Evaluation: Macron’s centrist plan for French politics has resulted in a land-grab by fringe events

Analysis: Macron's centrist plan for French politics has resulted in a land-grab by fringe parties


While his centrist alliance, Ensemble!, took the largest share in Sunday’s second round of elections — winning 245 out of 577 seats — it was short of the 289 required for an absolute majority.

Macron’s coalition will now attempt to build alliances in parliament so that it can pass legislation.

Prime Minister Élisabeth Borne said on Sunday night: “As of tomorrow, we will work on building an action-oriented majority. There is no alternative to that coalition to guarantee our country’s stability and enact the necessary reforms.”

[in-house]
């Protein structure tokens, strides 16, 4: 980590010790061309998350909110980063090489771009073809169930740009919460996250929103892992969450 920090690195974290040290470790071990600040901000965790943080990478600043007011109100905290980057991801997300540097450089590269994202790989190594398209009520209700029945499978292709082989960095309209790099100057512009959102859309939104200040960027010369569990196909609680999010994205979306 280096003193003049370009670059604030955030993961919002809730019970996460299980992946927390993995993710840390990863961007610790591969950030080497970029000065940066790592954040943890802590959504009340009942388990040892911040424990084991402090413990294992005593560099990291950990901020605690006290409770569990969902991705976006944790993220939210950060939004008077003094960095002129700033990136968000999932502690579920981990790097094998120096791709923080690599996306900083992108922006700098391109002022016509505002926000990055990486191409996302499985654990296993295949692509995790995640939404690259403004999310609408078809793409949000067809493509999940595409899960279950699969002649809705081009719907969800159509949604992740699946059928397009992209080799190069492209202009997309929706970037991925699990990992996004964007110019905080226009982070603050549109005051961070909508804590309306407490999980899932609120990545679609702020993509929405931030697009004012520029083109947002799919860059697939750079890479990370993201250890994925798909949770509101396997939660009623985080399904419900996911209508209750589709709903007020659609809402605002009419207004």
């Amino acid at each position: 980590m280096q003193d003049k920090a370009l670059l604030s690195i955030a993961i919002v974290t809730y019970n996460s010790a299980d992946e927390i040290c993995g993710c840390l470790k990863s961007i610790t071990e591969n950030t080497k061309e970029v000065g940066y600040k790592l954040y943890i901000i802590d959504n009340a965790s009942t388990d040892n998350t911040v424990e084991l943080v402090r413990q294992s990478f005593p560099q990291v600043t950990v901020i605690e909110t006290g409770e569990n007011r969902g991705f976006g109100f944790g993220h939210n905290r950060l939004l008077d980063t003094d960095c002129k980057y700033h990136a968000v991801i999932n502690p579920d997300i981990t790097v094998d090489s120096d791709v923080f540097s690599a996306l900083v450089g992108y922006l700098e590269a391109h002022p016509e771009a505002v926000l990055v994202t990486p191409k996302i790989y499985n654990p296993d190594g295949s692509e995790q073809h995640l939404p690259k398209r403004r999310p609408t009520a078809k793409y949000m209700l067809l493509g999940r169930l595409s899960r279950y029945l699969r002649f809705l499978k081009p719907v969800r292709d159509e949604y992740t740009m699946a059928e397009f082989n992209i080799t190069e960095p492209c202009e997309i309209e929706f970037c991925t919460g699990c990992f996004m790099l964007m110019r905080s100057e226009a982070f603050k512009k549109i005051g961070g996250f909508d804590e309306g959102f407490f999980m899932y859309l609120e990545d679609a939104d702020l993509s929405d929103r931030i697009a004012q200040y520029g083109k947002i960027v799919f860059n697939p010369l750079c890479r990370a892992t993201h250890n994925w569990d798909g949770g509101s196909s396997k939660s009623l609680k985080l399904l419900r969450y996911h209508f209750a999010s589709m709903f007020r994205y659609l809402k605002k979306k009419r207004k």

Those reforms include raising the retirement age and having a more pro-business agenda, both of which have been met with opposition from across the political spectrum, including protests during Macron’s first term. He also wants to push for greater integration within the European Union and has pitched himself as the bloc’s de facto leader since former German Chancellor Angela Merkel left office last year.

Philippe Marlière, Professor in French and…